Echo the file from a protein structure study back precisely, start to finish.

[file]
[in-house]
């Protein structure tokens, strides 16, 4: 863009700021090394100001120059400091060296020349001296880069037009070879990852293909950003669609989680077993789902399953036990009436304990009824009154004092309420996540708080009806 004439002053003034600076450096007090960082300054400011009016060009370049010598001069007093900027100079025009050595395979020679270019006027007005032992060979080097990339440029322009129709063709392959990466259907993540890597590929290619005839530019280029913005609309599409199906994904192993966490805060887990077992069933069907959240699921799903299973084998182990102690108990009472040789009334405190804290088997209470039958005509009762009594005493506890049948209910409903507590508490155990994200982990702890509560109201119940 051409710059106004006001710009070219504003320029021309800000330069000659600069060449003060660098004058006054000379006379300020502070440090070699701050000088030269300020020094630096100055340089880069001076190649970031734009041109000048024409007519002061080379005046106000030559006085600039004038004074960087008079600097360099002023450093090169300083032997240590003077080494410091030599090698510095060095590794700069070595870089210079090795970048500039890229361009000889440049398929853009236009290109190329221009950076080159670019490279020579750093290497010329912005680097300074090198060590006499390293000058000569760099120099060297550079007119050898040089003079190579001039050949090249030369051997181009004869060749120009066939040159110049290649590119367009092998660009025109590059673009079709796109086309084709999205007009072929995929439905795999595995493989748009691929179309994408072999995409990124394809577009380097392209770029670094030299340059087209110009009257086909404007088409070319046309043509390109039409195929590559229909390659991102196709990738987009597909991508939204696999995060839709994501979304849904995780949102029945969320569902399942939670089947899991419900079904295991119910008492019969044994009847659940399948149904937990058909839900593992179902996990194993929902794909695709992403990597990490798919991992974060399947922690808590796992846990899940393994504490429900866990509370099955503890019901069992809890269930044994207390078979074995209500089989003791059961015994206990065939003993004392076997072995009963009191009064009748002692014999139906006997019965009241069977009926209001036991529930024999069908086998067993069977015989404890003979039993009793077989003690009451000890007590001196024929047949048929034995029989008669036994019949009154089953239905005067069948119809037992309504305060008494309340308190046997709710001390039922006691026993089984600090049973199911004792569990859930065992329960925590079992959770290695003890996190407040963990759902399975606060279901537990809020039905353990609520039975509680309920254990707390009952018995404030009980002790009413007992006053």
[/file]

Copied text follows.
[in-house]
């Protein structure tokens, strides 16, 4: 863009700021090394100001120059400091060296020349001296880069037009070879990852293909950003669609989680077993789902399953036990009436304990009824009154004092309420996540708080009806 004439002053003034600076450096007090960082300054400011009016060009370049010598001069007093900027100079025009050595395979020679270019006027007005032992060979080097990339440029322009129709063709392959990466259907993540890597590929290619005839530019280029913005609309599409199906994904192993966490805060887990077992069933069907959240699921799903299973084998182990102690108990009472040789009334405190804290088997209470039958005509009762009594005493506890049948209910409903507590508490155990994200982990702890509560109201119940 051409710059106004006001710009070219504003320029021309800000330069000659600069060449003060660098004058006054000379006379300020502070440090070699701050000088030269300020020094630096100055340089880069001076190649970031734009041109000048024409007519002061080379005046106000030559006085600039004038004074960087008079600097360099002023450093090169300083032997240590003077080494410091030599090698510095060095590794700069070595870089210079090795970048500039890229361009000889440049398929853009236009290109190329221009950076080159670019490279020579750093290497010329912005680097300074090198060590006499390293000058000569760099120099060297550079007119050898040089003079190579001039050949090249030369051997181009004869060749120009066939040159110049290649590119367009092998660009025109590059673009079709796109086309084709999205007009072929995929439905795999595995493989748009691929179309994408072999995409990124394809577009380097392209770029670094030299340059087209110009009257086909404007088409070319046309043509390109039409195929590559229909390659991102196709990738987009597909991508939204696999995060839709994501979304849904995780949102029945969320569902399942939670089947899991419900079904295991119910008492019969044994009847659940399948149904937990058909839900593992179902996990194993929902794909695709992403990597990490798919991992974060399947922690808590796992846990899940393994504490429900866990509370099955503890019901069992809890269930044994207390078979074995209500089989003791059961015994206990065939003993004392076997072995009963009191009064009748002692014999139906006997019965009241069977009926209001036991529930024999069908086998067993069977015989404890003979039993009793077989003690009451000890007590001196024929047949048929034995029989008669036994019949009154089953239905005067069948119809037992309504305060008494309340308190046997709710001390039922006691026993089984600090049973199911004792569990859930065992329960925590079992959770290695003890996190407040963990759902399975606060279901537990809020039905353990609520039975509680309920254990707390009952018995404030009980002790009413007992006053």